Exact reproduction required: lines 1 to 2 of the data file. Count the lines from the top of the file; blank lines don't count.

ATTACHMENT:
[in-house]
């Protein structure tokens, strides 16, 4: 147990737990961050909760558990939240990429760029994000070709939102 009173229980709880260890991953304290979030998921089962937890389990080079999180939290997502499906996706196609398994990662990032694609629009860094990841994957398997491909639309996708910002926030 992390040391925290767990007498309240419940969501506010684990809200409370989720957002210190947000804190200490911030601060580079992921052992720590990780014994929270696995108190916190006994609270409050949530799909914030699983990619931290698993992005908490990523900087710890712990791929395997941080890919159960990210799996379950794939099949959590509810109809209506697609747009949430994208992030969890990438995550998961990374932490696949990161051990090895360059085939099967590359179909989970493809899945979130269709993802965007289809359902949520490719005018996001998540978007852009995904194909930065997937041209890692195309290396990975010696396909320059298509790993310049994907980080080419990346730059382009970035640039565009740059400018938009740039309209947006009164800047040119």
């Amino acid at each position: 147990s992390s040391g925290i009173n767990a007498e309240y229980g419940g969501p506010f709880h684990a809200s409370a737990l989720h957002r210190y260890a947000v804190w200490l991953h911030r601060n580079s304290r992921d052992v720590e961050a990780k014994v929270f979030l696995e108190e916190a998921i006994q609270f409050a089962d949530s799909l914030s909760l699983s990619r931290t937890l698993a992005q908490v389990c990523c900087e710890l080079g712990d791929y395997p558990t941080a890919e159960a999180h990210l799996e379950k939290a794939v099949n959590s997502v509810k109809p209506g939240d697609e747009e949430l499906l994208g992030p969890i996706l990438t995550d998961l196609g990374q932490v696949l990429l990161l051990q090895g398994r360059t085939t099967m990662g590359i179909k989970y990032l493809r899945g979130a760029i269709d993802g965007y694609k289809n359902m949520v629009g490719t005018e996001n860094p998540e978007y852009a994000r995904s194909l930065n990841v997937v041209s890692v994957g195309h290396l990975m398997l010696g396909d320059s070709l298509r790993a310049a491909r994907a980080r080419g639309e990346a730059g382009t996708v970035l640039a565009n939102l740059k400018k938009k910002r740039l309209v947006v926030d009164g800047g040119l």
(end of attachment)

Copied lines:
[in-house]
């Protein structure tokens, strides 16, 4: 147990737990961050909760558990939240990429760029994000070709939102 009173229980709880260890991953304290979030998921089962937890389990080079999180939290997502499906996706196609398994990662990032694609629009860094990841994957398997491909639309996708910002926030 992390040391925290767990007498309240419940969501506010684990809200409370989720957002210190947000804190200490911030601060580079992921052992720590990780014994929270696995108190916190006994609270409050949530799909914030699983990619931290698993992005908490990523900087710890712990791929395997941080890919159960990210799996379950794939099949959590509810109809209506697609747009949430994208992030969890990438995550998961990374932490696949990161051990090895360059085939099967590359179909989970493809899945979130269709993802965007289809359902949520490719005018996001998540978007852009995904194909930065997937041209890692195309290396990975010696396909320059298509790993310049994907980080080419990346730059382009970035640039565009740059400018938009740039309209947006009164800047040119």